Genaille’s Rods: When Paint Sticks Do Math

What is a hacker, if not somebody who comes up with solutions that other just don’t see? All the pieces may be in place, but it takes that one special person to view the pieces as greater than the sum of their parts. As [Chris Staecker] explains in the video below the break, Henri Genaille was one such person.

When French mathematician Edouard Lucas (himself well known for calculating the longest prime number found by hand) posed a mathematical problem at the French Academy, a French railway engineer named Henri Genaille developed the rods we’re discussing now.

Genaille’s Rods are designed to perform multiplication. But rather than require computation by the user, the rods would simply need to be laid out in the correct order. The solution could readily be found by just following the lines in the correct pattern. This might sound a lot like cheating, and that’s exactly what it is. No manual math needed to be done. Genaille also created rods for doing long division, which we’re sure were every bit as enthralling as the multiplication rods. Demonstrations of both are included in the video below.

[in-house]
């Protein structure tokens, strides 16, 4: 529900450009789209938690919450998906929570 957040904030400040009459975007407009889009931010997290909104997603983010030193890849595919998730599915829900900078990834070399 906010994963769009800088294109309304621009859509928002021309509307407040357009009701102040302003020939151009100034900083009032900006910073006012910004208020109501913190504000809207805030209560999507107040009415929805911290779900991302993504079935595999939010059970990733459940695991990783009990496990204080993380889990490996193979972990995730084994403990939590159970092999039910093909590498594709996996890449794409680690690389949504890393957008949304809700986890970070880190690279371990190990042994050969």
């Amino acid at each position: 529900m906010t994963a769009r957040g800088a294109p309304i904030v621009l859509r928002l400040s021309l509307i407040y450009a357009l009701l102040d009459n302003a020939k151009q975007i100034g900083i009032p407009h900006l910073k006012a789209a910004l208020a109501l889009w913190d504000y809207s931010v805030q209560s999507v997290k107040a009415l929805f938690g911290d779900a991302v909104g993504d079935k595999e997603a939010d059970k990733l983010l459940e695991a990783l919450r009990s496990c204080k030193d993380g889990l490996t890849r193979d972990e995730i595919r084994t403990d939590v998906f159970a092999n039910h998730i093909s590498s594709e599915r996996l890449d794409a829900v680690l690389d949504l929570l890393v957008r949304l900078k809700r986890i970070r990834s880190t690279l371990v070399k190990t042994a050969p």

While Genaille’s Rods have gone the way of the slide rule, we can’t help but wonder how many engineers and scientists carried around a set of marked up wooden sticks in their pocket protector.

If designing and building manual mathematical machines is something that you think really adds up to a good time, check out this post on how to design and build your own circular slide rule!

Thanks [Keith] for the excellent tip.

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